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Toronto election sign wars

King of Kensington

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I think this warrants a thread. Here's what I've seen:

I live in Trinity-Spadina and have been around most of the riding. North of College is very heavily signed with mostly Chow signs but some Tory signs. The south end is more thinly signed but still with Chow in the lead. I've seen 2 Ford signs both in the south. In ward 20, Joe Cressy is leading in terms of council candidates, Sarah Thomson is probably just plonking up signs from her 2011 Liberal list. Ward 19 Mike Layton has no real opposition.

I also went through a lot of St. Paul's today. Tory dominates in Forest Hill and Cedarvale, I saw zero Ford signs. Chow has decent signage south of St. Clair and west of Bathurst. Joe Mihevc has lots of signs and isn't in much of a race.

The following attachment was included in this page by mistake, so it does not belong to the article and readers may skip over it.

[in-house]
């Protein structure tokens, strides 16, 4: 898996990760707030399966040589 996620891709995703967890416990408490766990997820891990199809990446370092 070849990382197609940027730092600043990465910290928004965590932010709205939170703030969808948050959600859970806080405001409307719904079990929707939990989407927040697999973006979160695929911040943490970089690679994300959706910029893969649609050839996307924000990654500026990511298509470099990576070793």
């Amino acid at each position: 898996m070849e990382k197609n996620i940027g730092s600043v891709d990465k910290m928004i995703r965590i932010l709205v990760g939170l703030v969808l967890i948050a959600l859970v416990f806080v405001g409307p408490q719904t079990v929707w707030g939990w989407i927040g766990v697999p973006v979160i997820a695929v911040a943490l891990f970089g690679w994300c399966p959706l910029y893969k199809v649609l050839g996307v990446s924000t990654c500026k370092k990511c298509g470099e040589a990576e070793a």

I was in Etobicoke today and here is what I saw.

Ward 2:

-Lots of council candidate signs, including Domise and Abukar. I saw one lone "Ford Councillor" sign.
-An average amount of Ford signs, but nothing huge
-School trustee signs


Ward 3:

-Once again, a lot of council candidate signs, including Holyday's son
-A good amount of Tory signs
-Less Ford signs than I expected
-School trustee signs

Ward 4

-Lots of council signs again
-Less Ford signs than expected
-Some school trustee signs

My parents are in Norm Kelly's ward and his signs are everywhere. Trustee Sam seems to be popular for some reason too.

I am in Ward 37 and Michael Thompson signs are everywhere. There are also some Ford signs and a surprising amount of Chow signs, plus school trustee candidates.

Shelly Carroll is very popular in her ward and I saw very few Ford signs.
 
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reposting from another thread -- RE: Signs

I saw two FordMayor signs on Glencairn between Marlee and Dufferin -- other than those two, I haven't seen any east of Dufferin. I feel like I've seen about the same number of Tory & Chow signs around. Maybe a slight edge to Tory. Lots more ward councillor signs than mayor. That "Colle" guy is really popular.